This year's iteration of the Charlie Parker Jazz Festival in Tompkins Square Park concluded with a headlining set from the avant-guard innovator and free-jazz legend, Archie Shepp.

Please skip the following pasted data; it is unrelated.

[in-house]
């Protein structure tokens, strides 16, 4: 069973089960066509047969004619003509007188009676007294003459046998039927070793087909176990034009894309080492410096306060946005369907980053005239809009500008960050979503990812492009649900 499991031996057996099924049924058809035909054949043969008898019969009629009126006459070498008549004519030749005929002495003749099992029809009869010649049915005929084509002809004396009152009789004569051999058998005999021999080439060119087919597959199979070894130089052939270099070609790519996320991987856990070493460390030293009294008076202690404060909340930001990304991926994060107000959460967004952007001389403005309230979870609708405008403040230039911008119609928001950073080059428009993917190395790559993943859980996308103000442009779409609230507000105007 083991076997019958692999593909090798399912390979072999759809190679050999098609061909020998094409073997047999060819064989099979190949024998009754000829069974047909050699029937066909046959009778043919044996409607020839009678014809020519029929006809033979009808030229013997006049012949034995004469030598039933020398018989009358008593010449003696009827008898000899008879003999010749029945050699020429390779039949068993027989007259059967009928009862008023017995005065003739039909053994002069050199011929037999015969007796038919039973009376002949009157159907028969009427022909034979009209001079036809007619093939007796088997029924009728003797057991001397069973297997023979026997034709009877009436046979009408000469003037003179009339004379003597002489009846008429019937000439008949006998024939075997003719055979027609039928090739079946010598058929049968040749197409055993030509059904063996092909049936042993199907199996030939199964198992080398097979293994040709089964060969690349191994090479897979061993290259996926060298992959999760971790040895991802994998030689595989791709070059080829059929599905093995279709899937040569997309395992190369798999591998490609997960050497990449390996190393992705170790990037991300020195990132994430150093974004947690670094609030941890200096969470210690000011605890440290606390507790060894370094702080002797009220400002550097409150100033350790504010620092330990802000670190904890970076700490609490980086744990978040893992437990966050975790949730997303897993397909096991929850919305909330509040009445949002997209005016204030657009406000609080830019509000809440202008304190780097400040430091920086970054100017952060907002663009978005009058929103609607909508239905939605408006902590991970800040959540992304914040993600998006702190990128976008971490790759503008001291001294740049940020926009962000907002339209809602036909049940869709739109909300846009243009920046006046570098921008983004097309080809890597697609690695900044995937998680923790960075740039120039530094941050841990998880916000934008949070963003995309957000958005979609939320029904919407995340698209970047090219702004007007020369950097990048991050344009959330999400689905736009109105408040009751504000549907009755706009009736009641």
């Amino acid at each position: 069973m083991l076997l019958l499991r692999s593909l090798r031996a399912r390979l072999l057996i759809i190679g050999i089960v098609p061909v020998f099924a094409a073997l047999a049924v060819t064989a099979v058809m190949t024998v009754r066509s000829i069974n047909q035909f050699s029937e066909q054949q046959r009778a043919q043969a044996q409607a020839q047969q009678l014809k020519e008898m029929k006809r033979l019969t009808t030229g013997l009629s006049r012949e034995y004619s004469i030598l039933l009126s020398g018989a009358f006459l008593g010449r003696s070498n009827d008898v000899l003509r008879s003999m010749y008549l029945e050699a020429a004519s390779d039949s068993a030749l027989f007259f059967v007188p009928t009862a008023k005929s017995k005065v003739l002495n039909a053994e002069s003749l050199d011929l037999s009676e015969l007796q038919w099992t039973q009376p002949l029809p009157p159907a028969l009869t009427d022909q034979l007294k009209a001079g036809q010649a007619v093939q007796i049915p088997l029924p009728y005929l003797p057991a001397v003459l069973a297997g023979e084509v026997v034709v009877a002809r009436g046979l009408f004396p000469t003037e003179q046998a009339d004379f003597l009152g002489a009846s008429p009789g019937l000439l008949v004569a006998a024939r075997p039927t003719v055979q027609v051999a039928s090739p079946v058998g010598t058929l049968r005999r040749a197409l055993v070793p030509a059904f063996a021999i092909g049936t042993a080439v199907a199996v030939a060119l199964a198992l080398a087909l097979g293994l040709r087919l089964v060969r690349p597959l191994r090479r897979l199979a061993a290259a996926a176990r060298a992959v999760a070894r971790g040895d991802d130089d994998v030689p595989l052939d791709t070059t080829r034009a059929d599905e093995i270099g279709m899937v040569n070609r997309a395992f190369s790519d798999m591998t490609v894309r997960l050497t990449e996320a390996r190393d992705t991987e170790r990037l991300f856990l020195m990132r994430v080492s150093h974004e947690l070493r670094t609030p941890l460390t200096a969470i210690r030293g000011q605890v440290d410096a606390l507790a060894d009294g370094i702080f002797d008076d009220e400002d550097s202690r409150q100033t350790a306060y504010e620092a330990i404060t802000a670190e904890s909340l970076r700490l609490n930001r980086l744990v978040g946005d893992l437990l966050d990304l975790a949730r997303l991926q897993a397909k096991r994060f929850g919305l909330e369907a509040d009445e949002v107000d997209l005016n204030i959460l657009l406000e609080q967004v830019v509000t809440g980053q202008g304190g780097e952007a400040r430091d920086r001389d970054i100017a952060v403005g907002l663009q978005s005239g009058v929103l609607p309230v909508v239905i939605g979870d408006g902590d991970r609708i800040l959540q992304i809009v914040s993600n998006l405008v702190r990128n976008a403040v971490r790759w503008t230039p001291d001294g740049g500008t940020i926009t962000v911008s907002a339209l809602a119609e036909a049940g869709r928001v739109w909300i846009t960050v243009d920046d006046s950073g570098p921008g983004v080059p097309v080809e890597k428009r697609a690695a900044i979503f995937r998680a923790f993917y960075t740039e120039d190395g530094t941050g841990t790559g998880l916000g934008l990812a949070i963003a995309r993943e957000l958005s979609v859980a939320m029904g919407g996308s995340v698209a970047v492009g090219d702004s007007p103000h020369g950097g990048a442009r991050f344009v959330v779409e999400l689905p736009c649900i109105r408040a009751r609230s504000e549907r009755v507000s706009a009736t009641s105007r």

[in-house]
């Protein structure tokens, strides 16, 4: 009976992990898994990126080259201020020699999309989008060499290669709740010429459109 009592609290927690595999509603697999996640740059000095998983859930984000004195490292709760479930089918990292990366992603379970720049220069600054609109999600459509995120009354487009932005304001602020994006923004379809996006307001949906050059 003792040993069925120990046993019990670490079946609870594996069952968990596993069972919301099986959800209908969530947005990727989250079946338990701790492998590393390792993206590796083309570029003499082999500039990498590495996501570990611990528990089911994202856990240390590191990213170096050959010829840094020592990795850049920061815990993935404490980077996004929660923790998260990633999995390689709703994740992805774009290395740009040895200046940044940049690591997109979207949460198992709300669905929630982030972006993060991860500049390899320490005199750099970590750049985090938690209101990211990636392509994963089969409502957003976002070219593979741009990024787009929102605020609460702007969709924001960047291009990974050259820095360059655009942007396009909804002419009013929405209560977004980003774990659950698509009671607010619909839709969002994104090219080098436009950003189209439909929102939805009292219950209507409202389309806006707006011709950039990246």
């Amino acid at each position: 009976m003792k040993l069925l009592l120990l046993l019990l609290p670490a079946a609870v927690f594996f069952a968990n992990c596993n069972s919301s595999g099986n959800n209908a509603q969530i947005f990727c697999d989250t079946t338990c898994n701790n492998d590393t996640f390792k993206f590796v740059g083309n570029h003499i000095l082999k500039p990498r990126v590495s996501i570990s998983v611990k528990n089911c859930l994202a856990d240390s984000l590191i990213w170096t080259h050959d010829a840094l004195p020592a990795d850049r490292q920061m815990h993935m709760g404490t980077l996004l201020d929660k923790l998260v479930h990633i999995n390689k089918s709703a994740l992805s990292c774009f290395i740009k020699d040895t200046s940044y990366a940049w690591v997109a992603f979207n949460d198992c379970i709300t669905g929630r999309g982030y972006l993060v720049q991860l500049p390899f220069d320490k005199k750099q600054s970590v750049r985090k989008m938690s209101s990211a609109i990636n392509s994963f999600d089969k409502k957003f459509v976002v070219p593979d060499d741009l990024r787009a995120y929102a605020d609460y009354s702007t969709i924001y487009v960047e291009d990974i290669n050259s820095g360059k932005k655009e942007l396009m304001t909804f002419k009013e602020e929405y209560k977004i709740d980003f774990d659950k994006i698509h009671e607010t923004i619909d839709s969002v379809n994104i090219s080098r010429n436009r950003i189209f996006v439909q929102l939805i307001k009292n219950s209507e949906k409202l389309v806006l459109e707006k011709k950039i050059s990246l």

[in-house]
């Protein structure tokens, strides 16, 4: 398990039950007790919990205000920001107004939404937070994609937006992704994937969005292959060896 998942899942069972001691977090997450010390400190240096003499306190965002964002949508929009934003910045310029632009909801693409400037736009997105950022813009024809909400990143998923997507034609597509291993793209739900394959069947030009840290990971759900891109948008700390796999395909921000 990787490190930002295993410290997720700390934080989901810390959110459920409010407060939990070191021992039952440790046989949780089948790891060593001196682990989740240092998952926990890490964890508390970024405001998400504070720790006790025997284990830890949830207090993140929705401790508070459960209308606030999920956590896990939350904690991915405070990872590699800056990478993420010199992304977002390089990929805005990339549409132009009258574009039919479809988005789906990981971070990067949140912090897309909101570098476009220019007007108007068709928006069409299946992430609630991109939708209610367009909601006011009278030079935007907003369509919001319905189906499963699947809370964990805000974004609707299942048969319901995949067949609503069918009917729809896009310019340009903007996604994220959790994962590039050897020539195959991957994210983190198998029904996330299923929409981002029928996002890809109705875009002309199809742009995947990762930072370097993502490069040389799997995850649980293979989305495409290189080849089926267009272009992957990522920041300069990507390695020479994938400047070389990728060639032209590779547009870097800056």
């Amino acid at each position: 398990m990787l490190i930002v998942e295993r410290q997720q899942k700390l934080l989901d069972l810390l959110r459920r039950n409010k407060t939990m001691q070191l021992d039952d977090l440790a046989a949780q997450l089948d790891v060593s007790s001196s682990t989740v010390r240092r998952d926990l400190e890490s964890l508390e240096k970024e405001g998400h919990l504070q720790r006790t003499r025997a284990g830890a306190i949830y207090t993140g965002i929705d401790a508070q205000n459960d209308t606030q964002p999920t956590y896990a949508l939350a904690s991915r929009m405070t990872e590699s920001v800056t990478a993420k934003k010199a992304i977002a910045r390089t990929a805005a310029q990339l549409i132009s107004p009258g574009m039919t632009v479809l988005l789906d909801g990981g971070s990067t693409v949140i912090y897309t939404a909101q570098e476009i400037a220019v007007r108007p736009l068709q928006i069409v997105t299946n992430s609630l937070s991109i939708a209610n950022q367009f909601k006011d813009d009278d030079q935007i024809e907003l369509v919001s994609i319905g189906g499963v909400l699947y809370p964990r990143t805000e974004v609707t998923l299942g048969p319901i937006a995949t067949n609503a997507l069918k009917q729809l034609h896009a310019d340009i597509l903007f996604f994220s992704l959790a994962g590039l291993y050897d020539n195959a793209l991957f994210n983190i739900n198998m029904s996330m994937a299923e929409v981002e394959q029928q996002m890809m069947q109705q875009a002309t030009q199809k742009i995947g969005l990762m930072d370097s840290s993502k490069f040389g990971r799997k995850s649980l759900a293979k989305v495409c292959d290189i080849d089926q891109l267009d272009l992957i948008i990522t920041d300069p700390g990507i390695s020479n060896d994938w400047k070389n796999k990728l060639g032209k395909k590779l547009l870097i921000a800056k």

Celebrating its 30th anniversary, this year's Charlie Parker Jazz Festival brought a legend to Alphabet City on a perfect summer afternoon and early evening, providing a transcendent setting for a sublime artist. Having risen to fame in the '60s as a disciple of John Coltrane, Shepp played on sessions for the all-time classic A Love Supreme (although his takes wouldn't be released for over thirty years) as well as Trane's landmark free-jazz record, Ascension. The pair also released an album of live material recorded at the famed Newport Jazz Festival only days after the Ascension sessions took place before Shepp branched out on his own to deliver his own stunning classics as he lead the foray into the unknown experimental world of the avant-guard and free-jazz eras. Adding vocals to his pieces has been part of his work for decades and on this gorgeous evening, he had the extraordinary Cécile Salvant on stage with his to deliver one of the strongest vocal performances I've seen in quite sometime. Her voice, refined and elegant, draped over each song like a velvet tapestry, elevating the grace and sophistication of each track beyond measure. The contrast of Shepp's hard-earned rasp and Salvant's flawless croon made for such stunning dynamics that were heightened by Jason Moran's slippery piano riffs that brilliantly scored their vocal duets. "Ballad for a Child" off his tremendous record Attica Blues still resonated strongly, the notes floating on the sweet summer air as the deep orange and pink hues of the sunset began to settle over to the right of the stage, it was a gentle reflection to his past with the piano and saxophone complimenting each other with sonic pleasures. "Sometimes I Feel Like a Motherless Child" and "Go Down Moses" were also delivered as such strong and powerful renditions, the audience fully entranced by the trio's work onstage that it felt like cheers for solos were almost delayed as people shifted their fix from one performer to the next. As far as jazz legends go, there aren't too many as significant as Shepp who are still playing gigs and to be able to see such an icon in this setting felt like a special New York moment, one that still made the magic of the city sparkle and shine.